Preoperative assessment with IPSS, digital rectal examination, uroflowmetry prostate specific antigen (PSA), and routine pathological evaluation including PSA was done. Abdominal use with trains rectal ultrasonography (TRUS) was performed. TRUS guided biopsies were done whenever indicated.
A total of 236 ThuLEP procedures was performed by a single surgeon. One hundred and twenty Watt Quanta (Italy) systems, LASER machine with 600 µ fiber with the standard resectoscope with the Kuntz working element (Richard–Wolf) were used along with Richard–Wolf Piranha morcellator with morsoscope.
Three lobar enucleation technique was used when the median lobes were large. Two lobar technique used when median lobe was not significant. We started at 5 and 7 o'clock, incision deepened till capsule and from the bladder neck till verumontanum and then joining them together delineating the capsule all along. Mechanical lifting the lobe away from the capsule was used, but lobes were not dissected by mechanical force. Twelve o'clock incision was taken, the lateral lobes were dissected from 12 o'clock to 3 o'clock by dissecting lateral lobes away from capsule using laser energy, once 5 o'clock and 3 o'clock gutter were dissected well, they were joined in convex manner and lobe was separated. The same procedure was repeated 9 o'clock till 7 o'clock. Then, the lobes were morcellated. In prostates with insignificant median lobes, instead of 5 and 7 o'clock, 6 o'clock incisions were taken, and the same procedure was followed.
The energy used varied from 35 w to 80 w, normal saline was used as irrigation 29 patients were on ecosprin and six patients were on ecosprin + clopidogrel. The ASA grade III + were seen in 59 patients. All patients who were on ecosprin in whom it could be stopped safely according to cardiologist's opinion were stopped at least 5 days prior. Those with severe ischemic heart disease (IHD) or vascular insufficiencies requiring ecosprin were continued on ecosprin with or without clopidogrel.
20 F Foley's catheter was inserted postoperative. Traction on Foley's catheter was not given in any patients except for two patients with significant hematuria in the immediate postoperative period. The catheter was removed within 24 h postoperative in 224 patients and within 48 h in 12 patients. Six patients had not cleared urine totally without irrigation fluids (hematuria not stopped totally). Hence, catheter removal was delayed until 48 h and for six patients in ecosprin + clopidogrel it was done as a precautionary measure.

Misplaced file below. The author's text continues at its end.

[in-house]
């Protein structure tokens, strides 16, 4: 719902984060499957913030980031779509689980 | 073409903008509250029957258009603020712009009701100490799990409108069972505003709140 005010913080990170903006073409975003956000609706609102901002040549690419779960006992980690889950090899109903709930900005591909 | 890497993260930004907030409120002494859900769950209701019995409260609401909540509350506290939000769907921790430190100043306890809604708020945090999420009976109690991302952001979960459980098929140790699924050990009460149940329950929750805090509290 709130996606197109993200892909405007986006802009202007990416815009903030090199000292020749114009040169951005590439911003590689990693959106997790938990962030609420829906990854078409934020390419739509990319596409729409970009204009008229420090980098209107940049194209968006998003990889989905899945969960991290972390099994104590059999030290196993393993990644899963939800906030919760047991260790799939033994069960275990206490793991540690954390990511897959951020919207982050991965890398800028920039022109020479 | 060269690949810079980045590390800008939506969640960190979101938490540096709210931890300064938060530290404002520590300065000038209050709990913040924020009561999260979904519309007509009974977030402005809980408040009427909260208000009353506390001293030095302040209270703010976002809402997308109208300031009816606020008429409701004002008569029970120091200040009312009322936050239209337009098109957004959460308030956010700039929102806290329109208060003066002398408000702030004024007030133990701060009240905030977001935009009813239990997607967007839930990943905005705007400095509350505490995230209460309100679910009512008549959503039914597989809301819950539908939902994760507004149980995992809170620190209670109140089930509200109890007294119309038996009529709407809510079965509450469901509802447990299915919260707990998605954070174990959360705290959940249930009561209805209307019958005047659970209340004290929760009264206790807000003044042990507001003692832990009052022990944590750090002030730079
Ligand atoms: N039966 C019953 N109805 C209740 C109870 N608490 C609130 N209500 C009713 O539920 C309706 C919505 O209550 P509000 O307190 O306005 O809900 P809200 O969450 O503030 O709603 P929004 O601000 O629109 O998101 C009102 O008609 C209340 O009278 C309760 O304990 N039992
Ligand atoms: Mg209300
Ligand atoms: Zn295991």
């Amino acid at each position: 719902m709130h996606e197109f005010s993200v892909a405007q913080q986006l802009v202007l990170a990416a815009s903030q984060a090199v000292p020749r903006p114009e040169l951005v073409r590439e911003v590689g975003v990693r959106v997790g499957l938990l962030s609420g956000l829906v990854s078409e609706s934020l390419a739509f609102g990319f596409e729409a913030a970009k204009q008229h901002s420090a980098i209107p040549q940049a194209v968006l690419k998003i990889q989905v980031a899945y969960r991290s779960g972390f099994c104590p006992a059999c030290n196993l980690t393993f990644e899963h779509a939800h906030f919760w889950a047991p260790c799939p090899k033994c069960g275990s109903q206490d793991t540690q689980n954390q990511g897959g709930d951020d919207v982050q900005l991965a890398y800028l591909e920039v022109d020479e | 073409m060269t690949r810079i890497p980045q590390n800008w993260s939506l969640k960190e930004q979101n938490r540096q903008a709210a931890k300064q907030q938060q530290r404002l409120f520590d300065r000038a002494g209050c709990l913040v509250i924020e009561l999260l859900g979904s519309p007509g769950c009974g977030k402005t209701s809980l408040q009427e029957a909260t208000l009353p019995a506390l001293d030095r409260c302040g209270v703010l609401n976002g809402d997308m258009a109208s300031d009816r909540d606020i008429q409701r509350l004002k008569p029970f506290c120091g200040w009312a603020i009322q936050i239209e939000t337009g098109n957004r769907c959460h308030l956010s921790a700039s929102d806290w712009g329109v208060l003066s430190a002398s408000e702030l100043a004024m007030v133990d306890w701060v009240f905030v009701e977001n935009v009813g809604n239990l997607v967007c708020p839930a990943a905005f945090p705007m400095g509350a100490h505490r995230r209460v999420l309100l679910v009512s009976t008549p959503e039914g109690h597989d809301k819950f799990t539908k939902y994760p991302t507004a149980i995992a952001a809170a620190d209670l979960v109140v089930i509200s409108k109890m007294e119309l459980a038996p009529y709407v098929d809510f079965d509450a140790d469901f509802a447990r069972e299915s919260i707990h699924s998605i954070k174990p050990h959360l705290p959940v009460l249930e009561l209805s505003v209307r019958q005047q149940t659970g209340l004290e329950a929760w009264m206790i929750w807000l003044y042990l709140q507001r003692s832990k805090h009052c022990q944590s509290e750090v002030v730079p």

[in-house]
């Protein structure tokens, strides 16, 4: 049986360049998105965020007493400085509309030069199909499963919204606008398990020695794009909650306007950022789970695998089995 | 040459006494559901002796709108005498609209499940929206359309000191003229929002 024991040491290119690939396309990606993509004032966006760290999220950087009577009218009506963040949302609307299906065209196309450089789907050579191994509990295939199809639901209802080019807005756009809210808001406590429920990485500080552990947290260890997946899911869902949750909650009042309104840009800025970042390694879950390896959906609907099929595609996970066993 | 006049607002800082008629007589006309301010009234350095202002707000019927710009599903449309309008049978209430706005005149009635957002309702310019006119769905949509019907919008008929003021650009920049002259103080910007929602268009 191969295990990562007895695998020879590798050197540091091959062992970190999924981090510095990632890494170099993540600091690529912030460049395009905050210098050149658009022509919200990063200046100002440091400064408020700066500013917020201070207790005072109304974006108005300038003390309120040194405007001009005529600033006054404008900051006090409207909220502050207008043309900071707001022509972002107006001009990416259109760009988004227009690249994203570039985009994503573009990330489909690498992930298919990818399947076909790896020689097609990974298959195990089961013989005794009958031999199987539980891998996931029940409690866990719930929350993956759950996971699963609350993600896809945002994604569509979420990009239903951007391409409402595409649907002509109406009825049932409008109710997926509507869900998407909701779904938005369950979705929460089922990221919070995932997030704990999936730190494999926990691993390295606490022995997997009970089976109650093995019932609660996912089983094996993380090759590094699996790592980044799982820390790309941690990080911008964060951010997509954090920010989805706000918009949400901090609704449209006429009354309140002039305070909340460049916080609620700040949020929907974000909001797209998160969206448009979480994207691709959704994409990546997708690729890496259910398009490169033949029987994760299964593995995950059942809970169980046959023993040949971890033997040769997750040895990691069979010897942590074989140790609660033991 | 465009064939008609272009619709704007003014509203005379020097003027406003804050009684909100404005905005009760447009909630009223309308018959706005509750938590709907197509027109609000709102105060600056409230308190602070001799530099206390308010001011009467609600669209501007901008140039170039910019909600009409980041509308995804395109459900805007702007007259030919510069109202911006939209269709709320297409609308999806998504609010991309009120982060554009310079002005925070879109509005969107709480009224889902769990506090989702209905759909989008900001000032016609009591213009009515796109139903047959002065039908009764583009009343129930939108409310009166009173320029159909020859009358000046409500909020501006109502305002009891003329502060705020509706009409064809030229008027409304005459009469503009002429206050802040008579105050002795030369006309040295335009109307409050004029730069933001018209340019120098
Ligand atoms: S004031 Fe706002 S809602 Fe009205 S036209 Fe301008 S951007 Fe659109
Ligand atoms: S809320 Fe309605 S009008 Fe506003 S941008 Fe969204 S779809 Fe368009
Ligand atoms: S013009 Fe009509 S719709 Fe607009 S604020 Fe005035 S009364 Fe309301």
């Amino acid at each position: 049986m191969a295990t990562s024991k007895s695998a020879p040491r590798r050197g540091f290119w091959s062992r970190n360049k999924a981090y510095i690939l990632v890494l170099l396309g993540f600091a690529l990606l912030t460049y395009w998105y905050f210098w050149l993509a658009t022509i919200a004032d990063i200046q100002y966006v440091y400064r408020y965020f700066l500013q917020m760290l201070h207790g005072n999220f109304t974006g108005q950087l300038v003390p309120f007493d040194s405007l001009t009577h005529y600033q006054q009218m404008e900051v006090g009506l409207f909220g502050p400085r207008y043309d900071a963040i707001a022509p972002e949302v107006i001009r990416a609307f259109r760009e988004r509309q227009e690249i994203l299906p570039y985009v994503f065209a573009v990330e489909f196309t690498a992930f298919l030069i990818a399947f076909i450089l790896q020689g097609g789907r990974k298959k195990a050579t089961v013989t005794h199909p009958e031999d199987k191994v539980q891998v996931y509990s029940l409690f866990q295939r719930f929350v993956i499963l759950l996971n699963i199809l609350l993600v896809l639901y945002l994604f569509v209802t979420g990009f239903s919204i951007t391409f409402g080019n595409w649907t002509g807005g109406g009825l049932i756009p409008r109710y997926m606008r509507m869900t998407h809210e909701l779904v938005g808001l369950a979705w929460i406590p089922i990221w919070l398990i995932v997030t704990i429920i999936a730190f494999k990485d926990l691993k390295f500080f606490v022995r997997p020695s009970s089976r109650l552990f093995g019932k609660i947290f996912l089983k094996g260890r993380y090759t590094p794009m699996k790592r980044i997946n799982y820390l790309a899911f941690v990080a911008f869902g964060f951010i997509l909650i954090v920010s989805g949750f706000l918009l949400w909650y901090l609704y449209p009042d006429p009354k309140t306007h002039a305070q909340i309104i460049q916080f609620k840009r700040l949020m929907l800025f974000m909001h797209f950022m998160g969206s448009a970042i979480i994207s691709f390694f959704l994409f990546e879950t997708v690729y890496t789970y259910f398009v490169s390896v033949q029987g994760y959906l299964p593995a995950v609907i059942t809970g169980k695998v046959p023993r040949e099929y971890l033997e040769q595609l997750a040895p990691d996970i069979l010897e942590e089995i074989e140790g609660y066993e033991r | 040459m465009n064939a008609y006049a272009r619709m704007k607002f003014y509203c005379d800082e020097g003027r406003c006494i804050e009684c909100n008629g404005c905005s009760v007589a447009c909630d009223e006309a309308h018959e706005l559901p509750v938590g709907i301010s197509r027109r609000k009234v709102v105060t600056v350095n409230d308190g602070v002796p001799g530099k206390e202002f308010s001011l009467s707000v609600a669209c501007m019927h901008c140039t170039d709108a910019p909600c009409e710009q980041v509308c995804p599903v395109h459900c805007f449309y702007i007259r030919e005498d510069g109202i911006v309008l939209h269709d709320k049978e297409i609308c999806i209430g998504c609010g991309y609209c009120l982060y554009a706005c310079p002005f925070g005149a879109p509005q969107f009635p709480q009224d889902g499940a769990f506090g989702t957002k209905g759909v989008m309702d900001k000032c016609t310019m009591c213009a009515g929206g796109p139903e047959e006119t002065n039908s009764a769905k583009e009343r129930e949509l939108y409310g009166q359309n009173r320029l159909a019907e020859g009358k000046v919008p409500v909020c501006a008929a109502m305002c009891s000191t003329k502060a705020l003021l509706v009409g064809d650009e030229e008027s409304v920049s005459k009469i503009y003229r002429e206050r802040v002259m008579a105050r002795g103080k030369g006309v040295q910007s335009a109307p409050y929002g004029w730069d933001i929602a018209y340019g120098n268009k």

Preoperative hemoglobin (Hb) and Hb after 24 h after surgery were compared to document the blood loss. Histopathology reporting was done in all patients.
All patients were watched for 6–8 h for retention/urinary flow rate/hematuria/incontinence.
IPSS score was compared along with other symptoms were documented at 4–6 weeks postoperative. All the associated events in intraoperative, immediate postoperative and till 6 weeks postoperative period was documented such as – hematuria, clot retention, postoperative pain, urgency, frequency, dysuria, incontinence, stress urinary incontinence, retention, retrograde ejaculation, and urinary tract infection.
Serum PSA was compared preoperative and 4–6 weeks postoperative.
All patients were followed for a period of minimum 11 months. Following parameters were documented: Age, IPSS score, duration of surgery, retention, PSA, prostate size, Qmax, average flow rates, ASA score, associated co-morbidities, hypertension, IHD, DM, CRF, pacemakers, antiplatelet drugs, clot retention, readmission, postoperative symptoms of <1 month period, and late (>1 month) complications.
The minimum age was 57 years and maximum 94 years (mean - 68 years).
| Results|| |
Out of 236 patients in our study five were below 60 years of age, 161 were between 6 and 70 years of age, 59 were between 71 and 80 years of age, 14 patients from 81 to 90 years of age and two patients were between 91 and 95 years of age.
Eighty-one patients out of 236 presented with retention of urine. IPSS score was documented in 155 patients. IPSS score improved from 21 in the preoperative stage to 4.2 in the postoperative stage. Preoperatively Qmax was in the range of 9–13.5 and it improved to 18–24 in the postoperative period.
Fifty-nine patients had a postvoid residue <100 ml. Sixty-eight patients had a residue between 100 ml and 200 ml and 28 patients had a residue of >200 ml. Co-relation of prostatic size with the operative time [Table 1].